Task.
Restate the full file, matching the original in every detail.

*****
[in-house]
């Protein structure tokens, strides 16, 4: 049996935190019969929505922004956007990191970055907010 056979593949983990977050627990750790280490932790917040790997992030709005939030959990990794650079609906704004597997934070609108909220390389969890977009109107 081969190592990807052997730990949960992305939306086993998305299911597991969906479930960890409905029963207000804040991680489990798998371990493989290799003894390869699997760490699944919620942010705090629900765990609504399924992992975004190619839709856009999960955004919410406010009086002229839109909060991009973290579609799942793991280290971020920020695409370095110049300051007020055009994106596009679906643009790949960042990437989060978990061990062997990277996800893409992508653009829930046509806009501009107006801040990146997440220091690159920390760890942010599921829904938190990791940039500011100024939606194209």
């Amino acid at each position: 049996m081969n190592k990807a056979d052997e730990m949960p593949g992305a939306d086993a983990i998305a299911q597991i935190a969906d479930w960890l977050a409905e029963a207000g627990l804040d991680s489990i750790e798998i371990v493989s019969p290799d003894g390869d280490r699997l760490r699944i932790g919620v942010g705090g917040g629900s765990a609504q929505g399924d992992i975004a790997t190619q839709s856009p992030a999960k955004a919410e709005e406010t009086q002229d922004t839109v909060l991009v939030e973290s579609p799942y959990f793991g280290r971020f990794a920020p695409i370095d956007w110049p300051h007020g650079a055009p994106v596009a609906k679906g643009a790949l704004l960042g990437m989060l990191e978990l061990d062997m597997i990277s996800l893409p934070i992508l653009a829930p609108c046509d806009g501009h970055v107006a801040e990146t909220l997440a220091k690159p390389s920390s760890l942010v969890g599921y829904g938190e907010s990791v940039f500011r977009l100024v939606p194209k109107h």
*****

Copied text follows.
[in-house]
């Protein structure tokens, strides 16, 4: 049996935190019969929505922004956007990191970055907010 056979593949983990977050627990750790280490932790917040790997992030709005939030959990990794650079609906704004597997934070609108909220390389969890977009109107 081969190592990807052997730990949960992305939306086993998305299911597991969906479930960890409905029963207000804040991680489990798998371990493989290799003894390869699997760490699944919620942010705090629900765990609504399924992992975004190619839709856009999960955004919410406010009086002229839109909060991009973290579609799942793991280290971020920020695409370095110049300051007020055009994106596009679906643009790949960042990437989060978990061990062997990277996800893409992508653009829930046509806009501009107006801040990146997440220091690159920390760890942010599921829904938190990791940039500011100024939606194209």
């Amino acid at each position: 049996m081969n190592k990807a056979d052997e730990m949960p593949g992305a939306d086993a983990i998305a299911q597991i935190a969906d479930w960890l977050a409905e029963a207000g627990l804040d991680s489990i750790e798998i371990v493989s019969p290799d003894g390869d280490r699997l760490r699944i932790g919620v942010g705090g917040g629900s765990a609504q929505g399924d992992i975004a790997t190619q839709s856009p992030a999960k955004a919410e709005e406010t009086q002229d922004t839109v909060l991009v939030e973290s579609p799942y959990f793991g280290r971020f990794a920020p695409i370095d956007w110049p300051h007020g650079a055009p994106v596009a609906k679906g643009a790949l704004l960042g990437m989060l990191e978990l061990d062997m597997i990277s996800l893409p934070i992508l653009a829930p609108c046509d806009g501009h970055v107006a801040e990146t909220l997440a220091k690159p390389s920390s760890l942010v969890g599921y829904g938190e907010s990791v940039f500011r977009l100024v939606p194209k109107h």